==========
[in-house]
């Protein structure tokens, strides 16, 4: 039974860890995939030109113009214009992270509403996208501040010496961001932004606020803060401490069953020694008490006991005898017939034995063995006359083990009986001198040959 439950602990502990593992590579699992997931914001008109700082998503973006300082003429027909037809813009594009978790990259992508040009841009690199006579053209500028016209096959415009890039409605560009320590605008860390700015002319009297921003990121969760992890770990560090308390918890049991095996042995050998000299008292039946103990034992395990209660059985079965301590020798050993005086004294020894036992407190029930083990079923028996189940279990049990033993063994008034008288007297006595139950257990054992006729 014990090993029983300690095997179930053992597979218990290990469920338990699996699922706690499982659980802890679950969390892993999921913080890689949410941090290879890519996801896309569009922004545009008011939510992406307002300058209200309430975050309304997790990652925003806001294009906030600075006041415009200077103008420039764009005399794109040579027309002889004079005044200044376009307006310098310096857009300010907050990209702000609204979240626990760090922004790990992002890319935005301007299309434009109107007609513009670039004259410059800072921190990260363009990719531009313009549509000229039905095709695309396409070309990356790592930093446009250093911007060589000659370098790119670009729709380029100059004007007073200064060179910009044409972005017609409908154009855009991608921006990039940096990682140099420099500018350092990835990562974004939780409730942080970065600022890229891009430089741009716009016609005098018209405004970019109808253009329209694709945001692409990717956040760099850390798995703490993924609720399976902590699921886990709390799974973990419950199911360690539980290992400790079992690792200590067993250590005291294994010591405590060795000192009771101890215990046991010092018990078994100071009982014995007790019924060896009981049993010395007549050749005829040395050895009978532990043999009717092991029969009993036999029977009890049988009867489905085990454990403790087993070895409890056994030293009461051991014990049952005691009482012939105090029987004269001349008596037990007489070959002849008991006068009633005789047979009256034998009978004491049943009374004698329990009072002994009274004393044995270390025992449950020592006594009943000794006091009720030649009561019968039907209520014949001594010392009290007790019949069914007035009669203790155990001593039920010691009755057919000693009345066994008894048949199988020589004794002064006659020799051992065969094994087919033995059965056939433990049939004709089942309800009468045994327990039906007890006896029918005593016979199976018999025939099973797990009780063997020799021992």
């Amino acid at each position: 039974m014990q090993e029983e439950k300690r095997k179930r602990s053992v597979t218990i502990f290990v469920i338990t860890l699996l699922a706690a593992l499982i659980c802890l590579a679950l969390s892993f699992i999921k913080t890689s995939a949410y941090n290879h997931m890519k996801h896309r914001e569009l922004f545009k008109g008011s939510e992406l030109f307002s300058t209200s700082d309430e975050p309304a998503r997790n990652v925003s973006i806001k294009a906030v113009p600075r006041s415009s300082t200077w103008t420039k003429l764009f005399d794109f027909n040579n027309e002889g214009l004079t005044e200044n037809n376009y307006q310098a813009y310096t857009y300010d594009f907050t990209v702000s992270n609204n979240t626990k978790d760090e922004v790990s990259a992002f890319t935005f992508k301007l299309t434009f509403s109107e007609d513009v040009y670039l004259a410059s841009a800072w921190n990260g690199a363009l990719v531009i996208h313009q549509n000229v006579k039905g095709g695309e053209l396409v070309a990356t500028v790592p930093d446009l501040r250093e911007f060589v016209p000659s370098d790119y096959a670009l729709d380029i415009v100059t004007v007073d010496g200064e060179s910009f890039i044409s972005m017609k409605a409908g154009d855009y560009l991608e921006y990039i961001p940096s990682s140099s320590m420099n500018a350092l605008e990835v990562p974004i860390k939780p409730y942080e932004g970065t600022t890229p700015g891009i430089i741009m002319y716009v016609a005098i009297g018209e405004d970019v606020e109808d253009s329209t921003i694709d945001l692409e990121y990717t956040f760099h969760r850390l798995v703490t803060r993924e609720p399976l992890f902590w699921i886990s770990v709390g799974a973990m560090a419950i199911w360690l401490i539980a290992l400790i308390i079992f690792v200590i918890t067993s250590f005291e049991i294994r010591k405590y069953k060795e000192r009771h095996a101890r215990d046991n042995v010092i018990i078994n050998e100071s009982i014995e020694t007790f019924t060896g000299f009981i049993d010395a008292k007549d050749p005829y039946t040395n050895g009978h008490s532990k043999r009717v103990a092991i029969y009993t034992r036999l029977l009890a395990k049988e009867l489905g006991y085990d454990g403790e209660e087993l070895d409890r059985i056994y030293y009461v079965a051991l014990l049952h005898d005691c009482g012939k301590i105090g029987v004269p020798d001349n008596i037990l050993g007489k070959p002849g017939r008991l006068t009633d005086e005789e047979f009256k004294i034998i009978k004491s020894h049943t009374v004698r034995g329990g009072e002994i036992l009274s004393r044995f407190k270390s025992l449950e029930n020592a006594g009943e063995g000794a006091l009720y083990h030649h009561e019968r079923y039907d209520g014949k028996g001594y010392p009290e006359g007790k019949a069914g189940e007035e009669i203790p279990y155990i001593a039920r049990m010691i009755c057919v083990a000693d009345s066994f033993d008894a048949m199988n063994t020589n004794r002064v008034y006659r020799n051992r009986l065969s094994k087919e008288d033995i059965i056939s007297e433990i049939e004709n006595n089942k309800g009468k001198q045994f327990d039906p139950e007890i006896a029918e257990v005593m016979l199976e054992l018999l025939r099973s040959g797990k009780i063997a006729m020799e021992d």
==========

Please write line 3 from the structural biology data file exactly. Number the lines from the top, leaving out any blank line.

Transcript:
């Amino acid at each position: 039974m014990q090993e029983e439950k300690r095997k179930r602990s053992v597979t218990i502990f290990v469920i338990t860890l699996l699922a706690a593992l499982i659980c802890l590579a679950l969390s892993f699992i999921k913080t890689s995939a949410y941090n290879h997931m890519k996801h896309r914001e569009l922004f545009k008109g008011s939510e992406l030109f307002s300058t209200s700082d309430e975050p309304a998503r997790n990652v925003s973006i806001k294009a906030v113009p600075r006041s415009s300082t200077w103008t420039k003429l764009f005399d794109f027909n040579n027309e002889g214009l004079t005044e200044n037809n376009y307006q310098a813009y310096t857009y300010d594009f907050t990209v702000s992270n609204n979240t626990k978790d760090e922004v790990s990259a992002f890319t935005f992508k301007l299309t434009f509403s109107e007609d513009v040009y670039l004259a410059s841009a800072w921190n990260g690199a363009l990719v531009i996208h313009q549509n000229v006579k039905g095709g695309e053209l396409v070309a990356t500028v790592p930093d446009l501040r250093e911007f060589v016209p000659s370098d790119y096959a670009l729709d380029i415009v100059t004007v007073d010496g200064e060179s910009f890039i044409s972005m017609k409605a409908g154009d855009y560009l991608e921006y990039i961001p940096s990682s140099s320590m420099n500018a350092l605008e990835v990562p974004i860390k939780p409730y942080e932004g970065t600022t890229p700015g891009i430089i741009m002319y716009v016609a005098i009297g018209e405004d970019v606020e109808d253009s329209t921003i694709d945001l692409e990121y990717t956040f760099h969760r850390l798995v703490t803060r993924e609720p399976l992890f902590w699921i886990s770990v709390g799974a973990m560090a419950i199911w360690l401490i539980a290992l400790i308390i079992f690792v200590i918890t067993s250590f005291e049991i294994r010591k405590y069953k060795e000192r009771h095996a101890r215990d046991n042995v010092i018990i078994n050998e100071s009982i014995e020694t007790f019924t060896g000299f009981i049993d010395a008292k007549d050749p005829y039946t040395n050895g009978h008490s532990k043999r009717v103990a092991i029969y009993t034992r036999l029977l009890a395990k049988e009867l489905g006991y085990d454990g403790e209660e087993l070895d409890r059985i056994y030293y009461v079965a051991l014990l049952h005898d005691c009482g012939k301590i105090g029987v004269p020798d001349n008596i037990l050993g007489k070959p002849g017939r008991l006068t009633d005086e005789e047979f009256k004294i034998i009978k004491s020894h049943t009374v004698r034995g329990g009072e002994i036992l009274s004393r044995f407190k270390s025992l449950e029930n020592a006594g009943e063995g000794a006091l009720y083990h030649h009561e019968r079923y039907d209520g014949k028996g001594y010392p009290e006359g007790k019949a069914g189940e007035e009669i203790p279990y155990i001593a039920r049990m010691i009755c057919v083990a000693d009345s066994f033993d008894a048949m199988n063994t020589n004794r002064v008034y006659r020799n051992r009986l065969s094994k087919e008288d033995i059965i056939s007297e433990i049939e004709n006595n089942k309800g009468k001198q045994f327990d039906p139950e007890i006896a029918e257990v005593m016979l199976e054992l018999l025939r099973s040959g797990k009780i063997a006729m020799e021992d």